The silent Grundig wireless sets, empty wine bottles and tired musical instruments made for diverting lunch decor in Ghibabo. Young men and women at a neighbouring table chat, taking in the eccentricity of this restaurant and pizzeria in Asmara, the capital of Eritrea.
“Ethiopian people,” says a nearby diner, pointing at a nearby group. “Tourists.”
After a protracted independence war and 20 years of unresolved border conflict, a peace agreement between Eritrea and Ethiopia was signed in July. Ethiopian Amharic voices are still a novelty in Asmara.
Eritrea lies at the Horn of Africa, bordering Sudan and Djibouti. Its 1,000km Red Sea coast faces strife-ridden Yemen, and curtails port access for Ethiopia. Asmara recently acquired Unesco status for its legacy of Italian modernist architecture. Mussolini envisioned Asmara at the heart of Italy’s new African Empire; an aspiration never achieved.
With its broad, tree-lined Avenue Harnet, downtown Asmara is a city with lungs. Beyond the Church of Our Lady of the Rosary, Rosina Caffé’s glass-panelled doors open onto busy marble-top tables. Cappuccino, macchiato and gelato are served by uniformed waitresses. Avocado juice is available – perhaps a nod to Asmara’s burgeoning hipster scene? But this is no overpriced expatriate bolthole. Customers are Eritreans, mostly older men, and save for the absence of wifi it could be southern Europe.
Across the road it’s possible that Cinema Impero’s art deco façade makes more of a statement now than it did in 1937. Though the list of showings – mainly Korean martial arts movies – says something too. Reflecting on lengthy conflict, Asmarinos have had their fill of real fighting. Elsewhere, faded pastel streets reference Africa and Italy in unhurried homage to daily life. “Don’t worry, there are no thieves in Asmara,” remarks a café manager when I carelessly abandoned my shoulder bag.
Eritrea’s second city, descending from Eritrea’s cool central plateau, is Keren. It’s 90km north west of Asmara, but seems further. I arrived in the warm evening air and a power cut had cast downtown into darkness. Generators clatter into life: business as usual.
Keren shares much with Sudan to the north, most obviously long white galabias and generous turbans. Tea is delicious, and the staple brown beans of a good ful medames a siren call to those who’ve spent time in the region. Europhile Asmarinos consider Keren another country. That said, citizens cherry-pick cultural influences, maintaining a fondness for beer – particularly cheaper brews now pouring in from Ethiopia.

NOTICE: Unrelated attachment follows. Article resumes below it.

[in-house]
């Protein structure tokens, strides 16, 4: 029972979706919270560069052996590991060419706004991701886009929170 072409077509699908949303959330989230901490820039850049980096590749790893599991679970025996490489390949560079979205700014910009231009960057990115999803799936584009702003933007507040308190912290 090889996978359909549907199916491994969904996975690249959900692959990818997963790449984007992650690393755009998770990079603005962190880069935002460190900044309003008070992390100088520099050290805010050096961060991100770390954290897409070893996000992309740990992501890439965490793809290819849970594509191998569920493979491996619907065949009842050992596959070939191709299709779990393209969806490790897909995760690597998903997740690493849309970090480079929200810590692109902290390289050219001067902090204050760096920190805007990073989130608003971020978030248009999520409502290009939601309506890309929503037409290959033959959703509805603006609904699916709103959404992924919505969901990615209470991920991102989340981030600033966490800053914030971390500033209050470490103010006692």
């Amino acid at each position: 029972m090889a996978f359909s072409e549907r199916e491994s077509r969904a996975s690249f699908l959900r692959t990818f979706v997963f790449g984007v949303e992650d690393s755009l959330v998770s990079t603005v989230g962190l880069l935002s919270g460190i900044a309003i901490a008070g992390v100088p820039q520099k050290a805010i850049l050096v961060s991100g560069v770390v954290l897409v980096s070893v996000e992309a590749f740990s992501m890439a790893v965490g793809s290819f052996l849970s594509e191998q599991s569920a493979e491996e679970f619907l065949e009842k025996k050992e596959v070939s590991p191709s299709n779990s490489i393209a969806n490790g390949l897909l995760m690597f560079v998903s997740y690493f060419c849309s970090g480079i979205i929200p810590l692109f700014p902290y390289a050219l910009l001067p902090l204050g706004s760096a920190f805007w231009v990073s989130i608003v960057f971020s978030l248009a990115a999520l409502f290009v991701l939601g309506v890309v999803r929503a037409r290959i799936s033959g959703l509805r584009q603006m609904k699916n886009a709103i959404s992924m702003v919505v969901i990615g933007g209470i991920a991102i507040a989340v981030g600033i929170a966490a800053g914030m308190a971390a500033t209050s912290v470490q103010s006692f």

Monday morning’s livestock market is why most tourists travel to Keren: a shadeless, sandy expanse of goats, sheep, donkeys, cattle and camels, overseen by young boys waving sticks and squinting old men, stretches up a hillside. A commotion erupts as horned bulls fight in earnest, until a yelling youth wearing a galabia launches himself fearlessly into the fray, striking each beast smartly with his stick.
Elsewhere, camels are aloof and disdainful, though one male bull camel held in check against a wall angrily blows out a pink, fleshy air sack, and undoubtedly has murder in mind. Budget camels start at 15,000 nakfa, or around USD$1,000. I choose a seat in the shade, buying a glass of aromatic tea and some roasted peanuts.
The other city on the circuit is Massawa, Eritrea’s Red Sea port. Dropping from the 2,500m-high central plateau, initial rain showers bely the change in climate. More than 100km away, airy and cool, Asmara is soon a distant dream as Massawa’s humidity stupefies. A week earlier the city languished in 46-degree heat.
Despite being the country’s only port, Massawa is no hive of activity. The former Governor’s Palace, a one-time residence of Ethiopian Emperor Haile Selassie, lies in ruin, a reminder of past conflict. Not far away, the carcass of a Soviet Antonov cargo aircraft serves a similar purpose.
Beach life is 10 minutes from town at Gurgusum, where clear water and long stretches of sand draw weekend crowds. Mid-week, the modest Gurgusum Beach Hotel is almost deserted.
In a newer part of town, the Northern Red Sea Museum catalogues the region’s flora and fauna in pickling jars and skeletons. Other exhibits record history, ethnography and bloody campaigns of the liberation war.
Massawa’s old town remains beautiful. Along dusty streets, buildings constructed from coral stone reflect Ottoman, Egyptian and Italian occupations. However, many are empty and crumbling through war damage and neglect. The shattered shell of once opulent Banque d’Italia says it all. Here and there, cafes and bars trade discreetly, while industry appears limited to bicycle repair shops spilling into the streets.
Visiting Eritrea is a reflective experience, a country whose independence was paid for in blood, and whose development has been built on dreams and determination. Low crime, almost non-existent corruption and a powerful sense of nationhood are pitted against Byzantine bureaucracy, institutional paranoia and a hated system of indefinite National Service. However, peace has catalysed change. Whether this translates into political liberalisation is a question Eritreans now dare to ask.
Ethiopian Airlines flies to Asmara from Heathrow and Manchester from 11 December, via Addis Ababa, from £750pp.
Undiscovered Destinations offers a nine-day Eritrea Discovery small group tour from £2,745pp; excludes flights.
Tourists travelling on UK passports require a visa which costs £50 and must be applied for in person, and by appointment, at the Embassy of the State of Eritrea at 96 White Lion St, London N1 9PF.